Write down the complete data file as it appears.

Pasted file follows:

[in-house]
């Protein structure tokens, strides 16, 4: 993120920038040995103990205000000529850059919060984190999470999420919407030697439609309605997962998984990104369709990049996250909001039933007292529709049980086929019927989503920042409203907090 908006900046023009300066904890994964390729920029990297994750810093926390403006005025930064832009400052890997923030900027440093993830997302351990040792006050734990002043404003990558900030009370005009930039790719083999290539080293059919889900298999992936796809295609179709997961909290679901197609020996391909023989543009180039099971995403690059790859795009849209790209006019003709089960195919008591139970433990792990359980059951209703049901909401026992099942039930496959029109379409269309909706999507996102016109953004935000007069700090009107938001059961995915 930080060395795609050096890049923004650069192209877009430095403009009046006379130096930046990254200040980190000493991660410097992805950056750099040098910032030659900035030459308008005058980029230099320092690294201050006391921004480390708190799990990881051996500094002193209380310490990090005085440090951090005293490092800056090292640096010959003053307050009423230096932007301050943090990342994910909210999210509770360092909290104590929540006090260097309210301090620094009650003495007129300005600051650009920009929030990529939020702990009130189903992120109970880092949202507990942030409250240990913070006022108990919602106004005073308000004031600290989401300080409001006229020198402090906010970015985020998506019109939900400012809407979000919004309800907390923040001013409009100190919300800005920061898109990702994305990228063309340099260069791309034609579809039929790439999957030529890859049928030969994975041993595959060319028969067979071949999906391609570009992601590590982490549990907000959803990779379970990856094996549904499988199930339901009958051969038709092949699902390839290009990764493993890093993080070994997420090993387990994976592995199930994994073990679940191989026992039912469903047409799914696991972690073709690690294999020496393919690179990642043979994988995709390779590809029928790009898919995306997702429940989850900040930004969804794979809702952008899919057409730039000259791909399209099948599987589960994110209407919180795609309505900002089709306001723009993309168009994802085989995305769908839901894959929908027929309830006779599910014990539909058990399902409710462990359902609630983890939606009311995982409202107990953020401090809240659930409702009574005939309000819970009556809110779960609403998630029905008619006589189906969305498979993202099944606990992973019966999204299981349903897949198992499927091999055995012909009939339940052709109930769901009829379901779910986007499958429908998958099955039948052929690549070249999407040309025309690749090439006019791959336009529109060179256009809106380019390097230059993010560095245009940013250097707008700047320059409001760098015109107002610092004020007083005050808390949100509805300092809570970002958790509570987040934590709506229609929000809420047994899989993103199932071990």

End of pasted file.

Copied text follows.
[in-house]
């Protein structure tokens, strides 16, 4: 993120920038040995103990205000000529850059919060984190999470999420919407030697439609309605997962998984990104369709990049996250909001039933007292529709049980086929019927989503920042409203907090 908006900046023009300066904890994964390729920029990297994750810093926390403006005025930064832009400052890997923030900027440093993830997302351990040792006050734990002043404003990558900030009370005009930039790719083999290539080293059919889900298999992936796809295609179709997961909290679901197609020996391909023989543009180039099971995403690059790859795009849209790209006019003709089960195919008591139970433990792990359980059951209703049901909401026992099942039930496959029109379409269309909706999507996102016109953004935000007069700090009107938001059961995915 930080060395795609050096890049923004650069192209877009430095403009009046006379130096930046990254200040980190000493991660410097992805950056750099040098910032030659900035030459308008005058980029230099320092690294201050006391921004480390708190799990990881051996500094002193209380310490990090005085440090951090005293490092800056090292640096010959003053307050009423230096932007301050943090990342994910909210999210509770360092909290104590929540006090260097309210301090620094009650003495007129300005600051650009920009929030990529939020702990009130189903992120109970880092949202507990942030409250240990913070006022108990919602106004005073308000004031600290989401300080409001006229020198402090906010970015985020998506019109939900400012809407979000919004309800907390923040001013409009100190919300800005920061898109990702994305990228063309340099260069791309034609579809039929790439999957030529890859049928030969994975041993595959060319028969067979071949999906391609570009992601590590982490549990907000959803990779379970990856094996549904499988199930339901009958051969038709092949699902390839290009990764493993890093993080070994997420090993387990994976592995199930994994073990679940191989026992039912469903047409799914696991972690073709690690294999020496393919690179990642043979994988995709390779590809029928790009898919995306997702429940989850900040930004969804794979809702952008899919057409730039000259791909399209099948599987589960994110209407919180795609309505900002089709306001723009993309168009994802085989995305769908839901894959929908027929309830006779599910014990539909058990399902409710462990359902609630983890939606009311995982409202107990953020401090809240659930409702009574005939309000819970009556809110779960609403998630029905008619006589189906969305498979993202099944606990992973019966999204299981349903897949198992499927091999055995012909009939339940052709109930769901009829379901779910986007499958429908998958099955039948052929690549070249999407040309025309690749090439006019791959336009529109060179256009809106380019390097230059993010560095245009940013250097707008700047320059409001760098015109107002610092004020007083005050808390949100509805300092809570970002958790509570987040934590709506229609929000809420047994899989993103199932071990």